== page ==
Monthly publication - October 2014 - A marked desynchronization

The economies of the United States and the euro zone are moving in diametrically opposite directions. While the U.S. Federal Reserve (the Fed) officially announced the end of its quantitative easing program at the FOMC’s October 29 meeting, the European Central Bank is resorting, as best it can, to the use of non-traditional monetary stimulus policies. The credit cycle, a vital component for launching and sustaining the economic cycle, is doing rather well south of the border, but continues to contract in Europe. If we add the fact that Germany seems to be sliding into a new recession, it is difficult to think of a time when the major advanced economies last contrasted so sharply. ...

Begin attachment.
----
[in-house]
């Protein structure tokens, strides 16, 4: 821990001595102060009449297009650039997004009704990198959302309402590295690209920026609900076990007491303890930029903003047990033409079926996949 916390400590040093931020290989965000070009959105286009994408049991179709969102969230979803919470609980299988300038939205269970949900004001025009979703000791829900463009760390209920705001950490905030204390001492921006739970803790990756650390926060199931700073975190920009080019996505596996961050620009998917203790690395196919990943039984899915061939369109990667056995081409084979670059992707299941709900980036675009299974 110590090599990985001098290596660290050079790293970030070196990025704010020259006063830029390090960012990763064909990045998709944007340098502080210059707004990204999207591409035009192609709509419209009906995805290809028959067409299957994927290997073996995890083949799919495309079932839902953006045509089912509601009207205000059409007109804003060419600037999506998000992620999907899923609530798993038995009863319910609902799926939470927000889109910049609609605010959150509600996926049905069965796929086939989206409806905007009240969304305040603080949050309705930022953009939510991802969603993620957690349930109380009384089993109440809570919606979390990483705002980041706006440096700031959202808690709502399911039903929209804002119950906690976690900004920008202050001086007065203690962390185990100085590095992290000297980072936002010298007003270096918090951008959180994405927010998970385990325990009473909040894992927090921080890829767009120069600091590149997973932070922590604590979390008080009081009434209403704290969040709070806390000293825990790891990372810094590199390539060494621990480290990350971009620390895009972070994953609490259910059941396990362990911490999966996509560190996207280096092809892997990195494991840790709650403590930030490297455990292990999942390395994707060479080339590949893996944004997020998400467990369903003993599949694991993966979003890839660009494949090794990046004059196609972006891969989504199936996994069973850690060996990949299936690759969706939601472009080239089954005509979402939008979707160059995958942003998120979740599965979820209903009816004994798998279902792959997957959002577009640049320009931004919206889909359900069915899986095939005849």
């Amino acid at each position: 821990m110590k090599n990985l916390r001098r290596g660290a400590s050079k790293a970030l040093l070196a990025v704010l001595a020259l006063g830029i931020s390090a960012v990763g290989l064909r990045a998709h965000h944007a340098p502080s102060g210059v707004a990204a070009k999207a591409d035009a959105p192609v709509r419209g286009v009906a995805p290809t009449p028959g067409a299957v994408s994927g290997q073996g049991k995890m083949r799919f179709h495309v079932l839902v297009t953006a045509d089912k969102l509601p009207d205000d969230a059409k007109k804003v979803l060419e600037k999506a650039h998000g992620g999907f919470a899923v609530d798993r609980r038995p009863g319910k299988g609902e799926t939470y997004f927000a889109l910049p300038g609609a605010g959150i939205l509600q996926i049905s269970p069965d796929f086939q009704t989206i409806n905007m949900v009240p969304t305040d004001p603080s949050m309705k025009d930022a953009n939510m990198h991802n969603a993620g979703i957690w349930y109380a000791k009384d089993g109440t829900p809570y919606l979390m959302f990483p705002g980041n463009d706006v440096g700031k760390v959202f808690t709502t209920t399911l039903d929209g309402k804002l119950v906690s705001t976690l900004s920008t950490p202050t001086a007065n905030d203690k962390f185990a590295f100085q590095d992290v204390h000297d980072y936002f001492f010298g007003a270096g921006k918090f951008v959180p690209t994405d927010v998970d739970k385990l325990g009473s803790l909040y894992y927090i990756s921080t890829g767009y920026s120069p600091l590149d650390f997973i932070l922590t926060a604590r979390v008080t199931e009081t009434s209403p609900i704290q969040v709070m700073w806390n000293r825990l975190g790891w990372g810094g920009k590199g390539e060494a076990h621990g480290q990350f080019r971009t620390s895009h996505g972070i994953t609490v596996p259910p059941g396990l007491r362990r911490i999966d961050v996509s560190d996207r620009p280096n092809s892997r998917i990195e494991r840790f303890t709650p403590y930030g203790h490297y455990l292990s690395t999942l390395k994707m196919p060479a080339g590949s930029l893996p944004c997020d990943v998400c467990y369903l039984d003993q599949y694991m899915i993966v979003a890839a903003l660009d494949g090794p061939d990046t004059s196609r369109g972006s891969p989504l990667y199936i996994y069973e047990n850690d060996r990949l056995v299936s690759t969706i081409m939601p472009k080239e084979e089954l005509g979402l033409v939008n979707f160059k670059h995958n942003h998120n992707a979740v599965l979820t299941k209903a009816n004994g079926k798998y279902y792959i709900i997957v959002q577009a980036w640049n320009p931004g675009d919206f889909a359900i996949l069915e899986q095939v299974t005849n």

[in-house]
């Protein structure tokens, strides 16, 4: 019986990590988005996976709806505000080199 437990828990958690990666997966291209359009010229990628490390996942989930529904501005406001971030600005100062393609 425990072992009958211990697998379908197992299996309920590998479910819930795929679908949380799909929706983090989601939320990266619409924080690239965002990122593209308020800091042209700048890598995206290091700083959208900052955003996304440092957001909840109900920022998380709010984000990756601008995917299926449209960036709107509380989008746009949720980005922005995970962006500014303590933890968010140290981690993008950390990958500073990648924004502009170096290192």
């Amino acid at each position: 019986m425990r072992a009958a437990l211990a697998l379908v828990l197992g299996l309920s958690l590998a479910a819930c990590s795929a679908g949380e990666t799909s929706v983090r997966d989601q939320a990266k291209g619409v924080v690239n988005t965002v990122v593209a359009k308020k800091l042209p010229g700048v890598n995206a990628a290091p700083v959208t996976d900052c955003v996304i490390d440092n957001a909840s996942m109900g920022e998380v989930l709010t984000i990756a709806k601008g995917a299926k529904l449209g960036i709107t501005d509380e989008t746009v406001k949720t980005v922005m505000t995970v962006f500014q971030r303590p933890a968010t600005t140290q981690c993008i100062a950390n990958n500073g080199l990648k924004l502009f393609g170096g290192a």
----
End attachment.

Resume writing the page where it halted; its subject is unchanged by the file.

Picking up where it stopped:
Read the article